(<sourcePool>) admin > migration info 1
Command    : migration move <targetPool>
State      : RUNNING
Queued     : 0
Attempts   : 1
Targets    : <targetPool>
Completed  : 0 files; 0 bytes; 0%
Total      : 830424 bytes
Concurrency: 1
Running tasks:
[0] 0001000000000000000BFAE0: TASK.Copying -> [<targetPool>@local]
(<sourcePool>) admin > migration info 1
Command    : migration move <targetPool>
State      : FINISHED
Queued     : 0
Attempts   : 1
Targets    : <targetPool>
Completed  : 1 files; 830424 bytes
Total      : 830424 bytes
Concurrency: 1
Running tasks:
(<sourcePool>) admin > rep ls
(<sourcePool>) admin >

Migrating a pool which belongs to a -resilient/-primary pool group

If either Resilience or the QoS Engine is configured and running, there are some extra steps involved to guarantee the procedure will not cause thrashing (that is, to stop the removal of the original file from triggering an automatic replication on another pool).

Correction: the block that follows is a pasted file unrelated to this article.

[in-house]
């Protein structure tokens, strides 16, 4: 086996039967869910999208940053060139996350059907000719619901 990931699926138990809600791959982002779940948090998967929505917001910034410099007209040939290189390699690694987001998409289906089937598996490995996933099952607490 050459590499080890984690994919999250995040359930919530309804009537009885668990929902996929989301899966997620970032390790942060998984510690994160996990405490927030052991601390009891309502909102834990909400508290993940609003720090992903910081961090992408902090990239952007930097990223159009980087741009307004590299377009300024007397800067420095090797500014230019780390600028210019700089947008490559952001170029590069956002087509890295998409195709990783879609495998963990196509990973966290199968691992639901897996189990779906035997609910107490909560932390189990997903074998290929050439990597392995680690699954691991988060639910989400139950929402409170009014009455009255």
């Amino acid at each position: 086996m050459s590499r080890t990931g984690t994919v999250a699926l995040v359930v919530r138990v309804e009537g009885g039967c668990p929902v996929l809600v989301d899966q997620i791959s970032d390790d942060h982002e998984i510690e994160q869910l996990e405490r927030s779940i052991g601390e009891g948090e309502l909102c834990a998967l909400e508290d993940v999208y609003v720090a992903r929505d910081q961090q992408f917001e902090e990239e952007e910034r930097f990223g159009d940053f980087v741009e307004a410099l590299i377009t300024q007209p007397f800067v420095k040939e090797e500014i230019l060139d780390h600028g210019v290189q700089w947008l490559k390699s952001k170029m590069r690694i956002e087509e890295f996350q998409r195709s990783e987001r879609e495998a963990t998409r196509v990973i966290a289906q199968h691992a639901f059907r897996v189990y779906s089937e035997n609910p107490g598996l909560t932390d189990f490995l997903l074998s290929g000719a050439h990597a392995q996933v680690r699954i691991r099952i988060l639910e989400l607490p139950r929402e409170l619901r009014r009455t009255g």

Let us here assume that we want to (a) add a new-pool to the resilient pool group resilient-group, and (b) vacate old-pool by moving all its replicas/files to new-pool. The procedure to follow is:

  1. Make the old pool read-only:

    \s old-pool pool disable -rdonly

  2. Mark this pool as excluded in either Resilience or QoS:

    \s <Resilience | qos-scanner> pool exclude old-pool

  3. Add the new pool to the pool manager configuration:

    \sp psu create pool new-pool

  4. Add this pool to the pool group:

    \sp psu addto pgroup resilient-group new-pool

  5. Mark this pool as excluded in either Resilience or QoS:

    \s <Resilience | qos-scanner> pool exclude new-pool

  6. Run the migration move:

    \s old-pool migration move new-pool